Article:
Shenzhen, China – Private education companies that provide extracurricular lessons to legions of Chinese children are in the crosshairs of the government, as officials seek to ease pressure on students and the financial burden on families. Though aimed at private tutoring firms, the crackdown is symptomatic of wider systemic problems facing China as the ruling Communist Party celebrates its 100th anniversary this week.
Income inequality, regional economic divides, and wide gaps in opportunity between rural and urban citizens were issues highlighted by China’s President Xi Jinping in a late January speech as pressing matters the nation must tackle to reach what he called an era of “common prosperity” in the coming years.
China’s leaders steer clear of the phrase “middle-income trap” – a condition where a country fails to reach a higher, more developed status – but that’s where the country could end up if leaders fail to address those fissures.
Xi’s remedies – better income distribution, education, social security, affordable medical care, housing, elderly care, child support, and quality employment; also mentioned in the same speech – are many of the same wants as most working families and youths.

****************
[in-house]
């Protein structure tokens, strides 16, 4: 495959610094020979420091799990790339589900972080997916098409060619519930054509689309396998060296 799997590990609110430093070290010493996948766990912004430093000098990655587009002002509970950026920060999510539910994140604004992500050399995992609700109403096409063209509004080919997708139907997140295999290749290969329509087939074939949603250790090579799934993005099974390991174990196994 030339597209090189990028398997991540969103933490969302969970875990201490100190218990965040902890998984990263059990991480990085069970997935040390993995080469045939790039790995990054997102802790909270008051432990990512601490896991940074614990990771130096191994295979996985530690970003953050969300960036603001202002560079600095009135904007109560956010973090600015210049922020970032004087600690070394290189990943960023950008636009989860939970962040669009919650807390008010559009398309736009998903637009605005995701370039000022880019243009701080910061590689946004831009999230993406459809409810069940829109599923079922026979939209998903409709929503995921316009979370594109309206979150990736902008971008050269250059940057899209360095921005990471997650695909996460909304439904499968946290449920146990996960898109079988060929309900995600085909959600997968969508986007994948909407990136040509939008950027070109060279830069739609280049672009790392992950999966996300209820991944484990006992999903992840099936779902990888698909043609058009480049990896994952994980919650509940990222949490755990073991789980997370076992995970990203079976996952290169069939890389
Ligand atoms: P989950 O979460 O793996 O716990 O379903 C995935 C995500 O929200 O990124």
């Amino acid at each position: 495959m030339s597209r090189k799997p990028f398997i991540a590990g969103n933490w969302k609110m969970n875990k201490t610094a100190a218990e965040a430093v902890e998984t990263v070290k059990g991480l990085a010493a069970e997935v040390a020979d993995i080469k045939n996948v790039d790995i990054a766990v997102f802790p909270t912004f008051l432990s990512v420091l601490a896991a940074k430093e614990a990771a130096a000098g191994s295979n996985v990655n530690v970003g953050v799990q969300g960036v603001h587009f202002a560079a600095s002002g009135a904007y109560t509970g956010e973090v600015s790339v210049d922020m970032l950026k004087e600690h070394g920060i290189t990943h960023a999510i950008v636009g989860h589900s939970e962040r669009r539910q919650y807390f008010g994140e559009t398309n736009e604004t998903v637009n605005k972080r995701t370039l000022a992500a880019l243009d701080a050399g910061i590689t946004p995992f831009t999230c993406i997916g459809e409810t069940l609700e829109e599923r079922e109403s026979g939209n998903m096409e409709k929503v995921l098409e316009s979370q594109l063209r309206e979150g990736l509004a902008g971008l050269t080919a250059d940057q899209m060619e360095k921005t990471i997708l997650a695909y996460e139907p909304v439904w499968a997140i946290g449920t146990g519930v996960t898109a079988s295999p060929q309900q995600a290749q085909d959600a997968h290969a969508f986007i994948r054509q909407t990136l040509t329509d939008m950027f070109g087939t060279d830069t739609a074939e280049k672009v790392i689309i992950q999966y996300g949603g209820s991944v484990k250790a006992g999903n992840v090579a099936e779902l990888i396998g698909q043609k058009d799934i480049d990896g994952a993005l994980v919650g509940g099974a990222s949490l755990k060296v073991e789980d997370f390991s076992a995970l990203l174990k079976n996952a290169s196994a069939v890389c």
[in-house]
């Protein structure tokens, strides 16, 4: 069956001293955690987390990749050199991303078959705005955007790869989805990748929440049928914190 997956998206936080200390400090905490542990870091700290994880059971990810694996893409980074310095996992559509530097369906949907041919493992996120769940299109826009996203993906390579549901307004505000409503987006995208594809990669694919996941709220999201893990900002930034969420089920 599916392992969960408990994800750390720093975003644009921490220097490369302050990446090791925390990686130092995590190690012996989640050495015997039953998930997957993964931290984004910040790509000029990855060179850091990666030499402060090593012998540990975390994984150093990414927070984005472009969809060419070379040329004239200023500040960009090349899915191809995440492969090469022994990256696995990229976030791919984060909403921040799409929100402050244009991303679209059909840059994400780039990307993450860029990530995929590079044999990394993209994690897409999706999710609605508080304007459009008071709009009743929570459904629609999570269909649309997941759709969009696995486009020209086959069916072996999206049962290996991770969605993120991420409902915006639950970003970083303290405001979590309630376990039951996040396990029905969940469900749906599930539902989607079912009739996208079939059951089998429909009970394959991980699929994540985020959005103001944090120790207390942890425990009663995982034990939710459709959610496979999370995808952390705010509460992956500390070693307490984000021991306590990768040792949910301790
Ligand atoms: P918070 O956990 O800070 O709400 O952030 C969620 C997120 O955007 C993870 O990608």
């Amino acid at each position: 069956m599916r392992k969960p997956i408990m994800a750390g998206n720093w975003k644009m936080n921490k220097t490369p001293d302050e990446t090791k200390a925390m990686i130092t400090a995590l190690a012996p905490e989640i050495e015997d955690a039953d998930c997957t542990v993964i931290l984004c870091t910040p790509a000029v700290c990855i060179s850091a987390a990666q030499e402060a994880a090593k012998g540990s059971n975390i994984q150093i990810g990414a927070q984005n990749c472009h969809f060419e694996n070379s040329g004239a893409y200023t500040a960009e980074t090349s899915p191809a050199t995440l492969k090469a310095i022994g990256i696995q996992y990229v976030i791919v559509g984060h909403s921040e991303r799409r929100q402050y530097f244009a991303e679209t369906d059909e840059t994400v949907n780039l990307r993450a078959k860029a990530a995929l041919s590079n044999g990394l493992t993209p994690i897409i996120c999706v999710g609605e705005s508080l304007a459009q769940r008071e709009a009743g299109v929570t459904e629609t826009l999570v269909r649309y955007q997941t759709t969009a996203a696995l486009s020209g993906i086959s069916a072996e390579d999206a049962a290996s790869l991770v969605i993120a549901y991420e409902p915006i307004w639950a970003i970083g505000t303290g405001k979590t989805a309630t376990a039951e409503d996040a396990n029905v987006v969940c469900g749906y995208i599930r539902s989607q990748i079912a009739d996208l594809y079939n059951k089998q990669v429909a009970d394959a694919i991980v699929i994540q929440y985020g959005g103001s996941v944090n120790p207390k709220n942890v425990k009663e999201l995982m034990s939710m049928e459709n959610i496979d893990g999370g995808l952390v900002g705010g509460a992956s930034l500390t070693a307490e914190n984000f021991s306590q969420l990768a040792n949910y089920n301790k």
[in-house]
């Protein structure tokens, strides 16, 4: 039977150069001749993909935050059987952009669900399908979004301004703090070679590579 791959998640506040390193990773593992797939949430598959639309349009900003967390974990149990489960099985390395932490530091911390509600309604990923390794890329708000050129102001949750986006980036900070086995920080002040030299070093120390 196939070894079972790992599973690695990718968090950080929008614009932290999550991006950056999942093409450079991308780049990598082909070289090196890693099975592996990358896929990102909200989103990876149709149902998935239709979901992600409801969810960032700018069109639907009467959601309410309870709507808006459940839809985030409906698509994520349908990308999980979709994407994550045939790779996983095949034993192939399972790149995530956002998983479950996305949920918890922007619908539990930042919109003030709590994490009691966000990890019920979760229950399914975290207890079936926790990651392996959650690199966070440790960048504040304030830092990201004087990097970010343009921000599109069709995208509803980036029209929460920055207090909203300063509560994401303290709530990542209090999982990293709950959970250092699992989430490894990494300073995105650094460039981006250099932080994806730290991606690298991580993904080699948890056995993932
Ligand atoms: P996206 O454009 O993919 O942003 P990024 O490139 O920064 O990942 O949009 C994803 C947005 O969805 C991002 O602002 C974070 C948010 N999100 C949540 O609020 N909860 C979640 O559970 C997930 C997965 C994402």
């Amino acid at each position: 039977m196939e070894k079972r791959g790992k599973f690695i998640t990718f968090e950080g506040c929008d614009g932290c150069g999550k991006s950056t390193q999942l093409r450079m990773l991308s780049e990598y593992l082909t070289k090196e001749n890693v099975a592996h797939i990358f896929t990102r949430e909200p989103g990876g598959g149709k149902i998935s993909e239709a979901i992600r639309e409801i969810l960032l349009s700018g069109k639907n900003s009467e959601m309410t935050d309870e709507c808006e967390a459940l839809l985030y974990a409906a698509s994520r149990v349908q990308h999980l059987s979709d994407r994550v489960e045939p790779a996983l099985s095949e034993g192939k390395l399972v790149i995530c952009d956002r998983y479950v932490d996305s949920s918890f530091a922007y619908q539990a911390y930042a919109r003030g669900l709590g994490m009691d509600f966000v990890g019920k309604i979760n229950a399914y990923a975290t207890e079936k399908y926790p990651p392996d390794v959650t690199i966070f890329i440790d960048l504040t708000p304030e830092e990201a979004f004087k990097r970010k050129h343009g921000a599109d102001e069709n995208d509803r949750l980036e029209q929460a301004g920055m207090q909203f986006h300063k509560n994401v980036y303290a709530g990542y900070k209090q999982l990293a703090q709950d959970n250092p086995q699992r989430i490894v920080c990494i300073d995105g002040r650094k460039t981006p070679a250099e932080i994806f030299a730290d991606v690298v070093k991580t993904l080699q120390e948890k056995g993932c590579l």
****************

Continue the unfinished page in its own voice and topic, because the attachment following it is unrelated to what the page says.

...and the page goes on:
Current structural and political barriers, however, may be too formidable to deliver those policies unless deeper reforms are implemented beyond piecemeal efforts such as lifting restrictions on the number of children families can have or trying to mandate less homework for school-age children.
They will be expensive and will likely need the country’s most wealthy to pay heavier tax rates, either through property taxes or capital gains taxes. But implementing such policies is fraught with peril. Do it too fast and could lead to capital flight, problems in the white-hot property market and financial system disturbances that do more harm than good.
And there are other structural barriers. The country’s hukou system ties social benefits to a family’s rural or urban hometown, and the overemphasis on the gaokao – standardised exams – determine whether students can advance to university and achieve higher rates of economic success.
Growing pressures on parents and students over the past decade have increased the necessity to reform these systems as incomes have stagnated and social mobility has ossified.
That shift has given rise to much-discussed social conditions in recent months: tangping – or lying flat – an action of making as little effort as possible to get by, and its partner philosophy of “involution” – a feeling of despair or burnout, particularly among those involved in the 996 working culture, working from 9am to 9pm six days a week.
For more from The Mint on China, check out Joe Zammit-Lucia’s article on ‘China Shock’